By Ted Penton, SJ
Secretary for Justice and Ecology, Jesuit Conference of Canada and the US
January 10, 2020 – Last November the Social Justice and Ecology Secretariat in Rome marked its first fifty years with a Jubilee gathering. Over two hundred delegates representing every province in the Society of Jesus came together for a week of celebration, networking and discernment. Each day focused on one of the Universal Apostolic Preferences (UAPs), with plenary presentations, guided prayer, and small group sharing. Over the course of our time together, four key themes emerged as important to our ongoing appropriation of the UAPs.
First, we felt called to deeper conversion and transformation, both at the personal and institutional levels. The UAPs are less about deciding on new things to do, and more about the way we carry out our mission, which is Christ’s mission. We need to allow ourselves to be changed by the work we do and the people we walk with, and we need to continue our work to transform the structures that perpetuate injustice.
Second was a desire for greater collaboration—across provinces, across apostolic sectors, with lay partners, and with other faith-based and secular organizations. The social contexts we work in vary greatly, but many of the same issues arise and there is much we can learn from one another. While this gathering brought together representatives of the social sector, the need and desire for deeper collaboration across sectors was evident. While it can be tempting at first blush to assign primary responsibility for each of the UAPs to a particular apostolic sector, we are all called to live out all of the UAPs, and to find creative ways of doing so together. We are already engaged in collaboration at this level—e.g. some of our JCCU delegates came from high schools and universities, forming young people to live a faith that does justice—but there was a distinct sense that we can go further.
Collaboration also includes working with our many lay partners. Having entered the Society only ten years ago, my own experience has always been one of close collaboration in this respect. Most of my theology professors were lay. At my regency placement I was the only Jesuit, an increasingly common experience. Thus it was somewhat startling to see photos from the previous global Social Justice gathering in Rome which, only twenty years ago, was an exclusively Jesuit affair. This time the participation was one third lay, including 34 women, a very welcome development. Again, though, there is room to go further. One point Fr. General specifically challenged us to look at was the “role women play in processes of discernment and decision-making for our life-mission.” Perhaps the most interesting fifteen minutes of the week were a meeting on this issue between the women delegates and Fr. General (Jenny Cafiso has written more about this meeting here). I was not present myself, but will be following the next steps of this process closely. It is one that promises to involve all sectors of the Society’s work, and which I hope will prove fruitful.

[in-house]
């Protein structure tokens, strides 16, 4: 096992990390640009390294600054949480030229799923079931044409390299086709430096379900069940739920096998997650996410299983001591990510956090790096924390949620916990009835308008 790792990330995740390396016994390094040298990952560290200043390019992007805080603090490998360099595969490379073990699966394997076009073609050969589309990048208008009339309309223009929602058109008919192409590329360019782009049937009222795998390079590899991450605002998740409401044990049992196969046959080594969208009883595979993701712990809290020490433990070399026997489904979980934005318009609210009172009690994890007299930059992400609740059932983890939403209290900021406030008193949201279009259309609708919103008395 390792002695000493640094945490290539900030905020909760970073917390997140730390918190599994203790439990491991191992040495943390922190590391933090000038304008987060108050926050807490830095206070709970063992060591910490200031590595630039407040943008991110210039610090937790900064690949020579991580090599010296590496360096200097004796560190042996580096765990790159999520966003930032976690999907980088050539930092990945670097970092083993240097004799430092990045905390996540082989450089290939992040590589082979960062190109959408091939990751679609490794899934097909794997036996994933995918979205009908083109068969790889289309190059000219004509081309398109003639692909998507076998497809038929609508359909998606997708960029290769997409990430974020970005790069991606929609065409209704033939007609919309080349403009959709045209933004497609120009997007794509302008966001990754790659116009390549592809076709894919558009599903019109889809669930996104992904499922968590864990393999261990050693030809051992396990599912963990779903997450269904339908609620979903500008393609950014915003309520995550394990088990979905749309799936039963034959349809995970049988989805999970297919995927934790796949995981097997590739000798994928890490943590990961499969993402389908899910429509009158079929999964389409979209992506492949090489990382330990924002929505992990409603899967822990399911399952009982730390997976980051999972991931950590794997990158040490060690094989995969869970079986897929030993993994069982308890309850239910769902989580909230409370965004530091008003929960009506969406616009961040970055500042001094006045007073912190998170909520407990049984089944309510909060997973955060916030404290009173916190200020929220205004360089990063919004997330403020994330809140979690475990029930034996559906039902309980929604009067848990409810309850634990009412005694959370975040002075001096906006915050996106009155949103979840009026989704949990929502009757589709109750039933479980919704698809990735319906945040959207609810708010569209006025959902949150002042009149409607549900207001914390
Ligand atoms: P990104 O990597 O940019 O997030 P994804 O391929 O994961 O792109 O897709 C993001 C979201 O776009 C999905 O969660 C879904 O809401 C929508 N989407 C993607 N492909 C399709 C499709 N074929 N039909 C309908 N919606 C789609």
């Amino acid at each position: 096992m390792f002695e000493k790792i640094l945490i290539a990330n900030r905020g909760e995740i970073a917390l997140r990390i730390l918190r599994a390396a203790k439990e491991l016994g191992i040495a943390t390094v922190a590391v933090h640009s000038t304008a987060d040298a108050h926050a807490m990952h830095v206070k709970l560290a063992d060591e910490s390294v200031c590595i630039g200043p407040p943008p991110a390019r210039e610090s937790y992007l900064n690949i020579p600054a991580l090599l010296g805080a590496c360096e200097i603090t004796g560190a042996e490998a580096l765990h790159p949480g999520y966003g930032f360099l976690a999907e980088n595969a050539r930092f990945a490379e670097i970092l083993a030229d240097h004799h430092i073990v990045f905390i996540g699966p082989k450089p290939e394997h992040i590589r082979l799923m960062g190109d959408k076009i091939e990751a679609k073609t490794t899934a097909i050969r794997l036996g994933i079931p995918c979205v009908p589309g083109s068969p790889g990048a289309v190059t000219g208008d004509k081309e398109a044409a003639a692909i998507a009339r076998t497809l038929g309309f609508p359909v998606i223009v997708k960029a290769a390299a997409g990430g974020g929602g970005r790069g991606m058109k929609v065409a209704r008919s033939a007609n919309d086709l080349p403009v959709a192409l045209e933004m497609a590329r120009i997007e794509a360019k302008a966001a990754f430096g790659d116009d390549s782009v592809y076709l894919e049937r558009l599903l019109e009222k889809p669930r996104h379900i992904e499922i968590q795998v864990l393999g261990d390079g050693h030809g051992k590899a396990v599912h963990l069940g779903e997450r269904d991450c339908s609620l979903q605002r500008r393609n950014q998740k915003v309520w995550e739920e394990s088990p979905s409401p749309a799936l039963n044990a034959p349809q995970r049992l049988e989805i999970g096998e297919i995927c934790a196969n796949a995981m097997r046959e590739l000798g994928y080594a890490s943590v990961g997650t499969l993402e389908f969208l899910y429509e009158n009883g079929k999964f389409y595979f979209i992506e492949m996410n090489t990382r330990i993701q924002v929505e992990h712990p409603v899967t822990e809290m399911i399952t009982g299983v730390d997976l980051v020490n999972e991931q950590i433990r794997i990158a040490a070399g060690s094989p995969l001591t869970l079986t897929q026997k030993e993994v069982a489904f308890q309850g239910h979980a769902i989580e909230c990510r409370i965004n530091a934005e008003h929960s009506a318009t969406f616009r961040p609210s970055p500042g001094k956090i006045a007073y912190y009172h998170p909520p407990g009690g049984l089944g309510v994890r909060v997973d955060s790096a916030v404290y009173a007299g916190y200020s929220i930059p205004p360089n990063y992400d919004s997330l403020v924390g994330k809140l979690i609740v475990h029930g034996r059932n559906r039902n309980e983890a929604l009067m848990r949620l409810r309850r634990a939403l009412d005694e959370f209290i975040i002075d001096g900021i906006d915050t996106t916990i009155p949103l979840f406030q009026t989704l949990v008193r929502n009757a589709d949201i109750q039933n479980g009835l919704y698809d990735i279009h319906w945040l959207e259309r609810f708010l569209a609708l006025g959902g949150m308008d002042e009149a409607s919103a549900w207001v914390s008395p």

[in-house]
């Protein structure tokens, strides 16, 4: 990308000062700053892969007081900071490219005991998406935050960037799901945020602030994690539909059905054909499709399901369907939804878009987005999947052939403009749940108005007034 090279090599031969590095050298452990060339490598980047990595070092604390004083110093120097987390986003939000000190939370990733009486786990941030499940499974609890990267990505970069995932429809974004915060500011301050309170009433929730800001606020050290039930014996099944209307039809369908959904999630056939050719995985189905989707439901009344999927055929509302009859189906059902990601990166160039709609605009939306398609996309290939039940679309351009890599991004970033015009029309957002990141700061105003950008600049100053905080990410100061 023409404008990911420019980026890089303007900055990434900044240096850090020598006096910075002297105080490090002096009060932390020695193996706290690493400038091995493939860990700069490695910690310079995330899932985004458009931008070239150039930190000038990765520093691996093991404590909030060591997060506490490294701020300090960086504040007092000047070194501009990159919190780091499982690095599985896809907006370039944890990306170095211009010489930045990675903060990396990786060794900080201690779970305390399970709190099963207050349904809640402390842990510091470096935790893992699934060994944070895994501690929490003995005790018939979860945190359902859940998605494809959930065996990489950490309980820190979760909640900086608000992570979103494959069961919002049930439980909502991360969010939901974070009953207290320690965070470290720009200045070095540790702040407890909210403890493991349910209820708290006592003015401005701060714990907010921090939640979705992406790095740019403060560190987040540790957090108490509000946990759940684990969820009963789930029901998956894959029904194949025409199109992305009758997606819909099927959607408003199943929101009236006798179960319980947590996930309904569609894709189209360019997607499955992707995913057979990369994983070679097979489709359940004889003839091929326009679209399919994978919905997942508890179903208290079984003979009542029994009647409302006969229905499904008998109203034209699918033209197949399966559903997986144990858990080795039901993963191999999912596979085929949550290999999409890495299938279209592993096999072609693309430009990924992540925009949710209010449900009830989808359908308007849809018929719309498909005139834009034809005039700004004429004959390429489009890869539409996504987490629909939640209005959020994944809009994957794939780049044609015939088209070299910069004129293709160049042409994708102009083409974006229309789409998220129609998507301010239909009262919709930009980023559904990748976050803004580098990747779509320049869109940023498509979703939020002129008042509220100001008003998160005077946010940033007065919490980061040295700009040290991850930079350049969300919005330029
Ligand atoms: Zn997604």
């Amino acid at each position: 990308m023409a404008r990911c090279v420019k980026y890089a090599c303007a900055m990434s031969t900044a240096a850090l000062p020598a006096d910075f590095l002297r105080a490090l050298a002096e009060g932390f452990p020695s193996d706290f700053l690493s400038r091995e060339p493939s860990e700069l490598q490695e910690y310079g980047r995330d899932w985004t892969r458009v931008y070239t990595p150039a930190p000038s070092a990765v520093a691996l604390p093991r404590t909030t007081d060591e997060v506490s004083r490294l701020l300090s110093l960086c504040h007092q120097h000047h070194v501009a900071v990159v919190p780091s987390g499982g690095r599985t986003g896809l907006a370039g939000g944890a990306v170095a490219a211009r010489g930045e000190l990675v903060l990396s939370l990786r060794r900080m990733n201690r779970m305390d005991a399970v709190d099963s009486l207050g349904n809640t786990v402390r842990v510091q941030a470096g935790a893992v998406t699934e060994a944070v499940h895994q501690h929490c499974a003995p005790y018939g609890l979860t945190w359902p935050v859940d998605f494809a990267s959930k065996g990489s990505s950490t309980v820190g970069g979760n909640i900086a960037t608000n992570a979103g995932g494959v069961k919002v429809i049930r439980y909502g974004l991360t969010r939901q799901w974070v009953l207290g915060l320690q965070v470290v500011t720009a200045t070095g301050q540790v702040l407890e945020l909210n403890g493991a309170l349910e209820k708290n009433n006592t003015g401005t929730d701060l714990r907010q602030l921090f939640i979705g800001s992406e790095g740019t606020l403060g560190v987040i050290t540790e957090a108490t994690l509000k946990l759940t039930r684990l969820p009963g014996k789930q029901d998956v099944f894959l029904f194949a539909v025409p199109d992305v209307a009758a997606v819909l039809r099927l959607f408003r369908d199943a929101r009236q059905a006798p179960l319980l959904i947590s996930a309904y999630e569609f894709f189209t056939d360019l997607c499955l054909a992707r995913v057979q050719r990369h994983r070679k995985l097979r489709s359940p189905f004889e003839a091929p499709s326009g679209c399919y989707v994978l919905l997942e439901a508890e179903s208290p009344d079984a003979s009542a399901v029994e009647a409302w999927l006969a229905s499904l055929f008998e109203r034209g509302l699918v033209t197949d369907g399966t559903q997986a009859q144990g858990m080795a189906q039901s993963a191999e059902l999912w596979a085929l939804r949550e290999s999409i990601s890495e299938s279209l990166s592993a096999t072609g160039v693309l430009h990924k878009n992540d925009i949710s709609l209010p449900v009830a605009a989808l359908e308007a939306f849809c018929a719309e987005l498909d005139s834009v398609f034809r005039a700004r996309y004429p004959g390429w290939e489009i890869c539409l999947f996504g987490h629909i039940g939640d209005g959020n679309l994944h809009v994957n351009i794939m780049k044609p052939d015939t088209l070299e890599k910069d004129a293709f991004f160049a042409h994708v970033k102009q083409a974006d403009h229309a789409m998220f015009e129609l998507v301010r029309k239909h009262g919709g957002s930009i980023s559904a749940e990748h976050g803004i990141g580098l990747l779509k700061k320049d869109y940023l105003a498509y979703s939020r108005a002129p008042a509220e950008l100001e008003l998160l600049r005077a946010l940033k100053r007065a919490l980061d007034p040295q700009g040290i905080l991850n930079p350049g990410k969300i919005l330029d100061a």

The third theme was synodality, a word that was much used given the number of delegates who had participated in the Synod on the Amazon which had concluded only a week earlier. I personally preferred the companion terms consultation, communion, inclusive participation. Whatever the word, there was a recognition of our need for greater mutuality, for reciprocal listening, for praying together. How are we making space for those who have been excluded to take on leadership roles? Walking with one another is not simply a way to serve others, but an encounter which transforms all who are involved, and which impacts our work, our lifestyle and our decision-making.
Fourth, there was a call to create new narratives, particularly ones that bring people from the margins to the center of the stories we tell. Our communication needs to inspire hope and witness to the ways that change is possible, that ways that God can open our eyes to new perspectives.
These four themes are also reflected in the ongoing apostolic discernment process in our own province. Prayerful reflection and wide consultation across all our works and communities have contributed to a communal discernment that engages many voices. Bringing together directors of works and superiors of communities from across the province to pray and discern together significantly furthers our ability to collaborate in the larger mission we all share. In learning each other’s stories, and in finding new ways to work together, we grow in communion, being transformed as individuals and as a province. The complementary processes of discernment at the provincial, conference and global levels in turn help us to connect our mission with that of the wider Society of Jesus.
Photos: [ Jesuit Curia ]